Article and research by Charles Handler and Mark C. Healy
For the last seven years, Rocket-Hire has surveyed users of web-based pre-employment assessment tools, so we again asked members of the ERE community to tell us about their usage of typical pre-employment screening, testing, and assessment programs. As with years past, we zeroed in on the pulse of pre-employment assessment usage. And in an increasing climate of legal scrutiny for testing, and the hoopla surrounding the Ricci case, we decided to focus the content of today’s article on two issues that are inexorably linked: Implications of evaluating one’s assessment strategy, and attention to relevant legal issues.
Those interested in obtaining a copy of our full report can email us (email@example.com) and we will be sure to send you a full copy once it has been completed.Or, check out an upcoming Journal of Corporate Recruiting Leadership, probably the October 2009 issue, where we’ll have an in-depth analysis.
A Word About our Methodology
This year, 148 recruitment and hiring professionals completed the Rocket-Hire Online Assessment Usage Survey. Respondents were evenly representative of recruiters, recruiting leaders, HR executives, business owners, and hiring managers, and featured a wide variety of organizations and hiring situations.
Use of Assessment Tools
Overall usage of assessment tools was generally about the same as in past years — roughly two-thirds of respondents. Of that two-thirds, 54% are deploying both paper-based and online assessment, and 30% are using exclusively online assessment. The remaining employ only paper-based tools. Most use a variety of different assessment methods, with the majority using between one and three different types. The table below reveals the proportion of firms using various common tools.
Usage rates of common assessment tools
Skills and knowledge certifications and personality assessments continue to be popular, with indicators of cultural “fit” and various cognitive ability measures also widely used. In addition, we observed a surge in the adoption of web-based background investigation strategies.
Interestingly, 2009 highlights a trend emerging over the last few years: It is now just as common to find organizations deploying assessment company-wide as it is to find it used for only one or two jobs. These findings reflect the fragmented use of assessment that we have experienced in our client work. To be sure, there are tons of ways assessment can be used, but there is no one major trend in how or how much it is implemented.
Effectiveness of Screening and Assessment Tools
This year, 80% of assessment users felt that assessment had a “positive impact” on their organization. In contrast, only 3% of assessment users felt these tools did not add value. However, only 64% of assessment users collected metrics to judge the quality of their interventions, and 79% judged ROI using one or many indicators. However, definitions of “ROI” vary widely, with some approaches considering a broad, cursory opinion from managers, whereas only a few use a true scientifically derived method such as a validation study.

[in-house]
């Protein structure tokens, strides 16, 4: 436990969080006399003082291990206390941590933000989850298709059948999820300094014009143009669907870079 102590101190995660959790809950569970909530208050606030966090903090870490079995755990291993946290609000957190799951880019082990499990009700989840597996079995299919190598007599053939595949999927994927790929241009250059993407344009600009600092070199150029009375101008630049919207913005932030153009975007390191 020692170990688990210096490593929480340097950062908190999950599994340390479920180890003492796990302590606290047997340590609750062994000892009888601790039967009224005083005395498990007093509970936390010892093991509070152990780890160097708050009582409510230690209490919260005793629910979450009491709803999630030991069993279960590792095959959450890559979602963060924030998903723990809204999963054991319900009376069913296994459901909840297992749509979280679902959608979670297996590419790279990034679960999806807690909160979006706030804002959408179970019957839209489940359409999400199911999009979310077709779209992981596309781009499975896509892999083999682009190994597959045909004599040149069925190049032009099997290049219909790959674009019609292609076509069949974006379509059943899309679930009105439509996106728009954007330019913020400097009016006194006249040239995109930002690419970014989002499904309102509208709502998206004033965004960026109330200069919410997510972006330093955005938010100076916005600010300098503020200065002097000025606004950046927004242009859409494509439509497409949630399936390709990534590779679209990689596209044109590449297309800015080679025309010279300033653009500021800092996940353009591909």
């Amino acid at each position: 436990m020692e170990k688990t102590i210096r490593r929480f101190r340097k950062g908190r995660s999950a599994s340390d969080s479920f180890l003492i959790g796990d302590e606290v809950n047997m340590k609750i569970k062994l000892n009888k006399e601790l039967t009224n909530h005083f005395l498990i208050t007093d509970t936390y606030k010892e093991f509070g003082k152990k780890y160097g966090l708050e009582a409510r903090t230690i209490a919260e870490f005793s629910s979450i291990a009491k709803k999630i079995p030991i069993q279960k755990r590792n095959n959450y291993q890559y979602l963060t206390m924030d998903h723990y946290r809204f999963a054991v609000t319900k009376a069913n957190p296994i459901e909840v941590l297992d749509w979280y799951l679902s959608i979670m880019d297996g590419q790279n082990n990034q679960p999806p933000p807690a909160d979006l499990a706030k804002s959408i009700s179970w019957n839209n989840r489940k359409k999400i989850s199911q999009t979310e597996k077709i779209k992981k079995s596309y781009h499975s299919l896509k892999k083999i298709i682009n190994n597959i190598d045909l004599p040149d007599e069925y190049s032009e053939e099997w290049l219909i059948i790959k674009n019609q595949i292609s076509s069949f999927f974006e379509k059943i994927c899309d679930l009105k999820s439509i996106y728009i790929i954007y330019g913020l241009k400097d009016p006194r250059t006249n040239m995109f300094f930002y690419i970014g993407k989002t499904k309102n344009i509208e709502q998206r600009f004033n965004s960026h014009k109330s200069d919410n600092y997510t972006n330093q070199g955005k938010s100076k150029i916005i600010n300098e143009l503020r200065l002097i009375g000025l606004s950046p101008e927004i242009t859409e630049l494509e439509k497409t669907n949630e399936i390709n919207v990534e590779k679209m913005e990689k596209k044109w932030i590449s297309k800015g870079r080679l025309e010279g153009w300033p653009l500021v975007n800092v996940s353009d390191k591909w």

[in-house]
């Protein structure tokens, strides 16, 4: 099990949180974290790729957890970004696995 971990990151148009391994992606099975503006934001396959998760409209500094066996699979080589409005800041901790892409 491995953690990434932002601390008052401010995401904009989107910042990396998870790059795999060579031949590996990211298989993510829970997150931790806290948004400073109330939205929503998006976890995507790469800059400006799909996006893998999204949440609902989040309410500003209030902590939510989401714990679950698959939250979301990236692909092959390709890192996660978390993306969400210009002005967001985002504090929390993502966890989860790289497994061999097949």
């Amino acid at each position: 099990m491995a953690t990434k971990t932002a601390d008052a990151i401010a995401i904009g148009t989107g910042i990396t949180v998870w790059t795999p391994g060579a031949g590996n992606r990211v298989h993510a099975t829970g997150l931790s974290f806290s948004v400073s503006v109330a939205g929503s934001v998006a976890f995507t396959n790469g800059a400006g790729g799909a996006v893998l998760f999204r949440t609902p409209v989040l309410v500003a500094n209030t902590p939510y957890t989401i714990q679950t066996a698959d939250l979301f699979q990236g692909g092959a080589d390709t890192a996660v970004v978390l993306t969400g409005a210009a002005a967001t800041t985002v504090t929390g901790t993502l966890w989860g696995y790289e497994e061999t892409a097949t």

Wide variation in the real-world evaluation of ROI clearly reveals that, while many companies do collect metrics, few of them are going about this in a way that reflects best practices. This is cause for concern given the fact that these same best practices create the foundation for demonstrating the legal defensibility of assessment measures.
This year’s Supreme Court decision in favor of firefighters who challenged the City of New Haven, Connecticut, has once again focused attention on the legal aspects of pre-employment assessment. In anticipation of the High Court hearing this case, we wondered how much typical users paid attention to legal and regulatory issues related to using assessment to evaluate candidates.
Percent indicating legal issues are “central to this activity” or “very prominent”
These results express both positive and negative connotations. On the positive side, it seems that a good number of companies pay attention to legal issues related to testing and assessment. On the other hand, perhaps more firms should consider devoting resources to demonstrating and documenting legal defensibility. The lack of understanding of what is actually required for ensuring compliance and defensibility may create problems as both assessment usage and legal scrutiny increase.
The energy spent on legal considerations does not relate to the extent of assessment deployed, or size of the organization, nor number of hires. As with overall usage of assessments, legal concerns do not follow any pattern across survey respondent demographics or assessment strategies.
Legal defensibility is not just another set of meaningless hoops that must be jumped through and checked off. Proper evaluation of ROI via validation and legal defensibility are actually two sides of the same coin, the common goal being to document the job-relatedness of all tools and processes used to select employees.
Though the continued economic turmoil has put a damper on hiring, the adoption of in-depth assessment tools continues to grow, especially as more organizations devote resources to find out if testing and assessment is worth it. The bottom line: Quality hiring tools can improve performance and employee engagement (i.e., provide ROI) while also ensuring the legal defensibility of hiring practices, but it is essential to demonstrate how much they actually benefit your organization.